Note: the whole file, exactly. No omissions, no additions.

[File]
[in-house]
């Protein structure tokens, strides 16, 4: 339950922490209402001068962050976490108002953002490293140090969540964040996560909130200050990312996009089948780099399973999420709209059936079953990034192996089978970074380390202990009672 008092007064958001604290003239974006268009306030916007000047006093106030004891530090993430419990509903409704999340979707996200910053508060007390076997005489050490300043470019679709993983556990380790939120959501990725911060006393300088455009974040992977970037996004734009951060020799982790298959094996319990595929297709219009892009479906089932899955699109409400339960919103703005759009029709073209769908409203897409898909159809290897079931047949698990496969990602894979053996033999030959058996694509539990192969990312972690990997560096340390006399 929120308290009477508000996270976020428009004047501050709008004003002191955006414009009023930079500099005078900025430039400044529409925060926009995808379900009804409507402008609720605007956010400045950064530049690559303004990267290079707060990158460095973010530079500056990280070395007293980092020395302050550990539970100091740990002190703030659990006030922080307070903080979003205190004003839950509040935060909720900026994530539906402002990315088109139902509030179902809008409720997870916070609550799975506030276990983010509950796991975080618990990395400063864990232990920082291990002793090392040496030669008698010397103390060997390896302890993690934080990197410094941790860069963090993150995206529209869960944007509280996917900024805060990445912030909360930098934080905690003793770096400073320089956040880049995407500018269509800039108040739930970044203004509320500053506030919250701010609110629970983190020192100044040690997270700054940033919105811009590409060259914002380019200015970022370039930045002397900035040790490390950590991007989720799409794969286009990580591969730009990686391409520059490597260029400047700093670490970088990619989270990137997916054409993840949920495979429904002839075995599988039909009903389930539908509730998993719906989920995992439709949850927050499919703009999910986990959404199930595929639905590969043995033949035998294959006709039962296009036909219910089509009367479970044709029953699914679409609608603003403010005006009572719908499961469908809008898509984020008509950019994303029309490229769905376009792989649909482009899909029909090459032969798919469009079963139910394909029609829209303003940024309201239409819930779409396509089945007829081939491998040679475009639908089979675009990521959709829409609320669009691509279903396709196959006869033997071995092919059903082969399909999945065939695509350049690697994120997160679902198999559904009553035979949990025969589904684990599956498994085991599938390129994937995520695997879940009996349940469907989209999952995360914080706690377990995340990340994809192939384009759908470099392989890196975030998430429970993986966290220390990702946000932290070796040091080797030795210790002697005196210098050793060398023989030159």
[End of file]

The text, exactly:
[in-house]
């Protein structure tokens, strides 16, 4: 339950922490209402001068962050976490108002953002490293140090969540964040996560909130200050990312996009089948780099399973999420709209059936079953990034192996089978970074380390202990009672 008092007064958001604290003239974006268009306030916007000047006093106030004891530090993430419990509903409704999340979707996200910053508060007390076997005489050490300043470019679709993983556990380790939120959501990725911060006393300088455009974040992977970037996004734009951060020799982790298959094996319990595929297709219009892009479906089932899955699109409400339960919103703005759009029709073209769908409203897409898909159809290897079931047949698990496969990602894979053996033999030959058996694509539990192969990312972690990997560096340390006399 929120308290009477508000996270976020428009004047501050709008004003002191955006414009009023930079500099005078900025430039400044529409925060926009995808379900009804409507402008609720605007956010400045950064530049690559303004990267290079707060990158460095973010530079500056990280070395007293980092020395302050550990539970100091740990002190703030659990006030922080307070903080979003205190004003839950509040935060909720900026994530539906402002990315088109139902509030179902809008409720997870916070609550799975506030276990983010509950796991975080618990990395400063864990232990920082291990002793090392040496030669008698010397103390060997390896302890993690934080990197410094941790860069963090993150995206529209869960944007509280996917900024805060990445912030909360930098934080905690003793770096400073320089956040880049995407500018269509800039108040739930970044203004509320500053506030919250701010609110629970983190020192100044040690997270700054940033919105811009590409060259914002380019200015970022370039930045002397900035040790490390950590991007989720799409794969286009990580591969730009990686391409520059490597260029400047700093670490970088990619989270990137997916054409993840949920495979429904002839075995599988039909009903389930539908509730998993719906989920995992439709949850927050499919703009999910986990959404199930595929639905590969043995033949035998294959006709039962296009036909219910089509009367479970044709029953699914679409609608603003403010005006009572719908499961469908809008898509984020008509950019994303029309490229769905376009792989649909482009899909029909090459032969798919469009079963139910394909029609829209303003940024309201239409819930779409396509089945007829081939491998040679475009639908089979675009990521959709829409609320669009691509279903396709196959006869033997071995092919059903082969399909999945065939695509350049690697994120997160679902198999559904009553035979949990025969589904684990599956498994085991599938390129994937995520695997879940009996349940469907989209999952995360914080706690377990995340990340994809192939384009759908470099392989890196975030998430429970993986966290220390990702946000932290070796040091080797030795210790002697005196210098050793060398023989030159």